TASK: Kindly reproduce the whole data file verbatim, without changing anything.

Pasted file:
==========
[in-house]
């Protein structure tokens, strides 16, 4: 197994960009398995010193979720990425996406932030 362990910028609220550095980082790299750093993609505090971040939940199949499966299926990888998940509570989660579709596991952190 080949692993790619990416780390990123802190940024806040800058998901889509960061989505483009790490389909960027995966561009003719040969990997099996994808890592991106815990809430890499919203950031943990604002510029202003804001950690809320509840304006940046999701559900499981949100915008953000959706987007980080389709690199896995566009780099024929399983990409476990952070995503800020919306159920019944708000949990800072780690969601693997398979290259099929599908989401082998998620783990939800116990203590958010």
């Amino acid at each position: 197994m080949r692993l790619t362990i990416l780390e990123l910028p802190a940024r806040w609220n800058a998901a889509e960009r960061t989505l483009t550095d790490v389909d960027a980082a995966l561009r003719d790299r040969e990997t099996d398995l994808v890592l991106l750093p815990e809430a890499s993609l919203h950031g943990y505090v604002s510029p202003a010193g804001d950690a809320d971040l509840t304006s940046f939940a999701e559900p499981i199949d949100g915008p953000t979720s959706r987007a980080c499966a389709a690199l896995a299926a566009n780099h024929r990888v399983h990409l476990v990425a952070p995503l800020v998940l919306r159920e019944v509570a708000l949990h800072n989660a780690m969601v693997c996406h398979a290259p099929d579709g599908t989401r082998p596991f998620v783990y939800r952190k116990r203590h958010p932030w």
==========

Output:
[in-house]
């Protein structure tokens, strides 16, 4: 197994960009398995010193979720990425996406932030 362990910028609220550095980082790299750093993609505090971040939940199949499966299926990888998940509570989660579709596991952190 080949692993790619990416780390990123802190940024806040800058998901889509960061989505483009790490389909960027995966561009003719040969990997099996994808890592991106815990809430890499919203950031943990604002510029202003804001950690809320509840304006940046999701559900499981949100915008953000959706987007980080389709690199896995566009780099024929399983990409476990952070995503800020919306159920019944708000949990800072780690969601693997398979290259099929599908989401082998998620783990939800116990203590958010």
């Amino acid at each position: 197994m080949r692993l790619t362990i990416l780390e990123l910028p802190a940024r806040w609220n800058a998901a889509e960009r960061t989505l483009t550095d790490v389909d960027a980082a995966l561009r003719d790299r040969e990997t099996d398995l994808v890592l991106l750093p815990e809430a890499s993609l919203h950031g943990y505090v604002s510029p202003a010193g804001d950690a809320d971040l509840t304006s940046f939940a999701e559900p499981i199949d949100g915008p953000t979720s959706r987007a980080c499966a389709a690199l896995a299926a566009n780099h024929r990888v399983h990409l476990v990425a952070p995503l800020v998940l919306r159920e019944v509570a708000l949990h800072n989660a780690m969601v693997c996406h398979a290259p099929d579709g599908t989401r082998p596991f998620v783990y939800r952190k116990r203590h958010p932030w």